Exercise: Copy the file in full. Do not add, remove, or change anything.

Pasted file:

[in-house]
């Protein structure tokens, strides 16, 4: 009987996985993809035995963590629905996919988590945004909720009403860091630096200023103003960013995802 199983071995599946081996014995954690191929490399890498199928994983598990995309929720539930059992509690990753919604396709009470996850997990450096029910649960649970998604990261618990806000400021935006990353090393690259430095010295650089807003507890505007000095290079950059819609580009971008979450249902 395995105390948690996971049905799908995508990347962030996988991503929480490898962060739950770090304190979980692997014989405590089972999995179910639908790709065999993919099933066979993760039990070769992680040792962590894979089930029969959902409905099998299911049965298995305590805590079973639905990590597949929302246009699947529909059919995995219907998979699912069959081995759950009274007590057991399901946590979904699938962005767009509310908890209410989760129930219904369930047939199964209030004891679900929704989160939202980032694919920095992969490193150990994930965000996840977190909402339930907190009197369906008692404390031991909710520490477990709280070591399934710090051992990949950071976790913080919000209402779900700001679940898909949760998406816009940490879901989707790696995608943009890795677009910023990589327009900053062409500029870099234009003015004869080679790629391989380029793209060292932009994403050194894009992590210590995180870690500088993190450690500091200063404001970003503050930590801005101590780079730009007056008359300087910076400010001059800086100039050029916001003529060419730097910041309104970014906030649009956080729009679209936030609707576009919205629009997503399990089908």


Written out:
[in-house]
């Protein structure tokens, strides 16, 4: 009987996985993809035995963590629905996919988590945004909720009403860091630096200023103003960013995802 199983071995599946081996014995954690191929490399890498199928994983598990995309929720539930059992509690990753919604396709009470996850997990450096029910649960649970998604990261618990806000400021935006990353090393690259430095010295650089807003507890505007000095290079950059819609580009971008979450249902 395995105390948690996971049905799908995508990347962030996988991503929480490898962060739950770090304190979980692997014989405590089972999995179910639908790709065999993919099933066979993760039990070769992680040792962590894979089930029969959902409905099998299911049965298995305590805590079973639905990590597949929302246009699947529909059919995995219907998979699912069959081995759950009274007590057991399901946590979904699938962005767009509310908890209410989760129930219904369930047939199964209030004891679900929704989160939202980032694919920095992969490193150990994930965000996840977190909402339930907190009197369906008692404390031991909710520490477990709280070591399934710090051992990949950071976790913080919000209402779900700001679940898909949760998406816009940490879901989707790696995608943009890795677009910023990589327009900053062409500029870099234009003015004869080679790629391989380029793209060292932009994403050194894009992590210590995180870690500088993190450690500091200063404001970003503050930590801005101590780079730009007056008359300087910076400010001059800086100039050029916001003529060419730097910041309104970014906030649009956080729009679209936030609707576009919205629009997503399990089908």